An anonymous reader writes from a report via Bleeping Computer: Two malware families battling for turf are most likely the cause of an outage suffered by Californian ISP Sierra Tel at the beginning of the month, on April 10. The attack, which the company claimed was a "malicious hacking event," was the work of BrickerBot, an IoT malware family that bricks unsecured IoT and networking devices. "BrickerBot was active on the Sierra Tel network at the time their customers reported issues," Janit0r told Bleeping Computer in an email, "but their modems had also just been mass-infected with malware, so it's possible some of the network problems were caused by this concomitant activity." The crook, going by Janit0r, tried to pin some of the blame on Mirai, but all the clues point to BrickerBot, as Sierra Tel had to replace bricked modems altogether, or ask customers to bring in their modems at their offices to have them reset and reinstalled. Mirai brought down over 900,000 Deutsche Telekom modems last year, but that outage was fixed within hours with a firmware update. All the Sierra Tel modems bricked in this incident were Zyxel HN-51 models, and it took Sierra Tel almost two weeks to fix all bricked devices.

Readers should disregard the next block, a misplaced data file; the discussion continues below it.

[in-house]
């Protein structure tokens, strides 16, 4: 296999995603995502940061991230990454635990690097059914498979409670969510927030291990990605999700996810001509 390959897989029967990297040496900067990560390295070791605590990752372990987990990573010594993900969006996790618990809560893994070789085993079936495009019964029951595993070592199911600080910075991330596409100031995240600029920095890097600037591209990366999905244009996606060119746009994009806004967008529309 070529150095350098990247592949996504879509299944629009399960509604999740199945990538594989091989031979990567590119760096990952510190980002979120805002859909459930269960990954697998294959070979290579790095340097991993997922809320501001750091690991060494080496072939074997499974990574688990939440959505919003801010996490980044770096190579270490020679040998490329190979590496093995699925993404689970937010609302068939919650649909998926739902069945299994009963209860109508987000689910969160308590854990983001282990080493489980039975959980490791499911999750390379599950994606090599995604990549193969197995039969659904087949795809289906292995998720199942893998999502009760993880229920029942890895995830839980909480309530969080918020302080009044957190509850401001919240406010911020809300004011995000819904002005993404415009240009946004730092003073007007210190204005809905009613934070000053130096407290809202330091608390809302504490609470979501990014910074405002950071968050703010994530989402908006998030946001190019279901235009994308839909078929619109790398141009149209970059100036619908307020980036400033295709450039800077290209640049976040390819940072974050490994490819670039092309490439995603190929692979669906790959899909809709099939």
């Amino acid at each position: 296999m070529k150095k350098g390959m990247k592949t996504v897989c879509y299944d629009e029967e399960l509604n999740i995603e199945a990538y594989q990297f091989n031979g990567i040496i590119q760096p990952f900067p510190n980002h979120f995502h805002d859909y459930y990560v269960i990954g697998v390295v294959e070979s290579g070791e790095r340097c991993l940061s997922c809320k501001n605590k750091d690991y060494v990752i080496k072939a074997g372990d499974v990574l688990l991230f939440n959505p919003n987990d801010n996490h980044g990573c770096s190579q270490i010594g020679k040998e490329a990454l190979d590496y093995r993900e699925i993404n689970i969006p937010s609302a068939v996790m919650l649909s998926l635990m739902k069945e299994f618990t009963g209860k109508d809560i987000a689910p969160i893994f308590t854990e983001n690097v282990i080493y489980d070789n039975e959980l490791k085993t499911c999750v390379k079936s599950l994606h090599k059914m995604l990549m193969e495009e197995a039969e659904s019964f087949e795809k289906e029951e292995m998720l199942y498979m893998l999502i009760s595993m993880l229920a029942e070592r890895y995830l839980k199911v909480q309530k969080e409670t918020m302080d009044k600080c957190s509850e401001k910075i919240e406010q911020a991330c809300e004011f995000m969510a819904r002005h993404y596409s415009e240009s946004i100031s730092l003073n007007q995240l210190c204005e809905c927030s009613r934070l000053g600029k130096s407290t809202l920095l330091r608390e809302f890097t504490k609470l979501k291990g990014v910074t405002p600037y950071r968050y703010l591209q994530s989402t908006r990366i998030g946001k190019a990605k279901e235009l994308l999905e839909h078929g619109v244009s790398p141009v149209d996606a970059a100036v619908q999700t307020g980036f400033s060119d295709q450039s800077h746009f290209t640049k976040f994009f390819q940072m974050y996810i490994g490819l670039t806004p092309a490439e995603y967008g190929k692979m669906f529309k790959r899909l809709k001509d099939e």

BarbaraHudson writes: A murdered woman's Fitbit data shows she was still alive an hour after her husband claims she was murdered and he was tied up, contradicting her husband's description of events. New York Daily News reports: "Richard Dabate, 40, was charged this month with felony murder, tampering with physical evidence and making false statements following his wife Connie's December 2015 death at their home in Ellington, Tolland County. Dabate called 911 reporting that his wife was the victim of a home invasion, alleging that she was shot dead by a 'tall, obese man' with a deep voice like actor Vin Diesel's, sporting 'camouflage and a mask,' according to an arrest warrant. Dabate alleged her death took place more than an hour before her Fitbit-tracked movements revealed."